The art market is booming. If you are an art consultant or advisor, you are probably thrilled about how many people are now interested in buying art. However, that excitement should not stop you from having a proper agreement in place between you and your clients. Don’t have one yet? Here are 4 elements, amongst others, you should be including in your art consulting agreement (if you already have clients and are not using a service agreement, check out this post about the importance of having such a document).
Of course, please take this as legal information and not legal advice. If you have any questions regarding art consulting agreements, send me an email at firstname.lastname@example.org.
The first thing you should be determining with your client, and therefore including into your service agreement, is how you will get paid. Will you be paid by the hour or through a commission on the purchase or sale price? Will you be asking for a retainer upon signature of the agreement? Those are all things you should be thinking about before starting to work for a client.
#2 Additional fees
Purchasing or selling art requires a lot of additional expenses. There can be fees for shipping, framing, insurance, private viewings, transportation, and more. Make sure your client understands, especially if they’re a first-time purchaser or seller, that more money, on top on your compensation, might need to be spent in order for him to get the results he expects.
#3 Term of the agreement
The art world is very unpredictable. You never know how long it will take for a client to find a piece of art he likes or how long it will take for a client to find a buyer for the works he owns and would like to sell. You should make sure your service agreement is drafted in a way that gives you enough time to fulfill your mandate and that is potentially renewable if ,for any reason, you haven’t been able to do so during the initial term.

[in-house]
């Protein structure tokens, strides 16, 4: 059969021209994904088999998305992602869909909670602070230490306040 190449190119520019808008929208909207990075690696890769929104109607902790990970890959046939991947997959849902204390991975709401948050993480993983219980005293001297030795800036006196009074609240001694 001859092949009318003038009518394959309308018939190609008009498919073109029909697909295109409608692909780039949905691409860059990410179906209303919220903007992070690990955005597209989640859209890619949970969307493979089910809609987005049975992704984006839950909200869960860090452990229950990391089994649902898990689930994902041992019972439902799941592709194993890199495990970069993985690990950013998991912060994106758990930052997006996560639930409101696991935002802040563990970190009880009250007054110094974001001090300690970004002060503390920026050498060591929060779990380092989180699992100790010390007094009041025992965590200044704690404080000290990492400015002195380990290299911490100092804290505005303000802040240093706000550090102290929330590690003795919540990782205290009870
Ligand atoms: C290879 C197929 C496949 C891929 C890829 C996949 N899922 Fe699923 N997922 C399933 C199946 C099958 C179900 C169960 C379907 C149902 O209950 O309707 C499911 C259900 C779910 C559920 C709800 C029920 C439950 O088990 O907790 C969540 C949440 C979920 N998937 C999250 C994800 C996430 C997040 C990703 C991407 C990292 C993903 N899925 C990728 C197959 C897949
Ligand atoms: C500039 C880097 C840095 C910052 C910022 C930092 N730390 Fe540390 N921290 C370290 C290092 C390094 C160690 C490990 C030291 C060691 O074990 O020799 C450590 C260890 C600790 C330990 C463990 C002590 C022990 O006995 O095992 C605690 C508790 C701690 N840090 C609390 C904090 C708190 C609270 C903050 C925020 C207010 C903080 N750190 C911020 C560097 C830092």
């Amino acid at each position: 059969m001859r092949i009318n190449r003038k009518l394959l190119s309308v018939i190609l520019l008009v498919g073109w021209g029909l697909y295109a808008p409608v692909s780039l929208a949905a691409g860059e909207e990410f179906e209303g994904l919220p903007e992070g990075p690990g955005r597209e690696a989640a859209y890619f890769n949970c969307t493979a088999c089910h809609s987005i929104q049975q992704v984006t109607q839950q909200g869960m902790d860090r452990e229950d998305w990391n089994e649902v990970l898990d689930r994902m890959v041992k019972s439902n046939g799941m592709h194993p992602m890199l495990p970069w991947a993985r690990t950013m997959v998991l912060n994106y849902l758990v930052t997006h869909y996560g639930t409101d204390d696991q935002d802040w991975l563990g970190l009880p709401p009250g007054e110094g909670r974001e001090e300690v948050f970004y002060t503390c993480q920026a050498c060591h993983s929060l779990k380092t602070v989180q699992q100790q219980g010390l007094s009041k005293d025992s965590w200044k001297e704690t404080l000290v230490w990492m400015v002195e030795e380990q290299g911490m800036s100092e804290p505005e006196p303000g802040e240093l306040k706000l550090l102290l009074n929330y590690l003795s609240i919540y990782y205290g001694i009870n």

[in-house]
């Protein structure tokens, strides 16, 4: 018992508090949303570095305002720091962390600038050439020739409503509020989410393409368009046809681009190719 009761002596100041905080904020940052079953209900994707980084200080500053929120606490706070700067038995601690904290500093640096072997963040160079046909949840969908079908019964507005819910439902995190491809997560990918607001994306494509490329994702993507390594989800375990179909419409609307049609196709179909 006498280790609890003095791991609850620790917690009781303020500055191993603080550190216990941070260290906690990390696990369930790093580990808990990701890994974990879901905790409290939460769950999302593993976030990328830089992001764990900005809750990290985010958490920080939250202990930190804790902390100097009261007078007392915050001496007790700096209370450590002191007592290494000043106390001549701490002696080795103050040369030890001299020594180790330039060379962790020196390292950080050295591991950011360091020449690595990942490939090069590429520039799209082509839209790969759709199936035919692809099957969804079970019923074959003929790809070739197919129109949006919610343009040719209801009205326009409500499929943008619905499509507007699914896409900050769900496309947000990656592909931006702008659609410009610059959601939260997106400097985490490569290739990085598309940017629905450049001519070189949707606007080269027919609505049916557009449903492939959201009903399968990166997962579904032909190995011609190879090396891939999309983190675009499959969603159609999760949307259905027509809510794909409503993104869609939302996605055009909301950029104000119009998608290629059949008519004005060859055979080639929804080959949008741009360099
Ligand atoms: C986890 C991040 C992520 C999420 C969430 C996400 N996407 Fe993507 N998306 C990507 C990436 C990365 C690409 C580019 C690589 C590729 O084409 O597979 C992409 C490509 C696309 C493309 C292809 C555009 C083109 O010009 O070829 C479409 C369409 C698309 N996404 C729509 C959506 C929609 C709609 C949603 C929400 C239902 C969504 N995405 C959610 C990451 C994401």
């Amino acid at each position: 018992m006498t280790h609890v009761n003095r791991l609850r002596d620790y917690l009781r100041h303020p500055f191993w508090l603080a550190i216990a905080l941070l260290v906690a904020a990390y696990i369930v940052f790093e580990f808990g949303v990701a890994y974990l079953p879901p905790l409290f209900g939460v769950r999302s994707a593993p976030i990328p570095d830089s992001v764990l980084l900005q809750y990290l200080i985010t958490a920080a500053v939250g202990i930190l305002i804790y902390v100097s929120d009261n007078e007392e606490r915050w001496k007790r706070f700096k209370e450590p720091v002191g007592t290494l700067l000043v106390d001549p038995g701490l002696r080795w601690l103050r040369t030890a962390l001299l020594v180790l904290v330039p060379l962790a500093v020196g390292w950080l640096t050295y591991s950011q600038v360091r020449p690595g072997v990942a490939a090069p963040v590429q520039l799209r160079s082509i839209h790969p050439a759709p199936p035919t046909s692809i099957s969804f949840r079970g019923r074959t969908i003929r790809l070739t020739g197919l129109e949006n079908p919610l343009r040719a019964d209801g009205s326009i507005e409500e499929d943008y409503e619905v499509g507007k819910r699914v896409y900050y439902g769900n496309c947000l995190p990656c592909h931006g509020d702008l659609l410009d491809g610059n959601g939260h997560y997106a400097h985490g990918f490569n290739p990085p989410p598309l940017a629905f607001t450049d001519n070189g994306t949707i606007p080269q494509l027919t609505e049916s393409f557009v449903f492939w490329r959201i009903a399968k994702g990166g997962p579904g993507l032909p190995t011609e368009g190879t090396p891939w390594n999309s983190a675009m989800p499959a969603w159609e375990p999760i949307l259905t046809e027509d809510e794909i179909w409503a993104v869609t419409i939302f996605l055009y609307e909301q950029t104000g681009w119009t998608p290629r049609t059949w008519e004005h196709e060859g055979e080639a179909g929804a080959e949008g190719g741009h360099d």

#4 Limiting your liability
Many people believe that buying art is a quick way to make a great return on their investment. However, as art consultants or advisors know, you can never know how much a certain piece of art will be worth in a few years from now. This is a concept that is essential for your clients to understand. Moreover, you definitely do not want to be blamed for the loss in value or the underwhelming returns of the art you have purchased for your client. Including a clause to limit your liability could therefore be a great idea.
If you have any additional legal questions you would like to ask me regarding art consulting agreements or if you need assistance to draft one, do not hesitate to send me an email at email@example.com or click on the link below to schedule a consultation.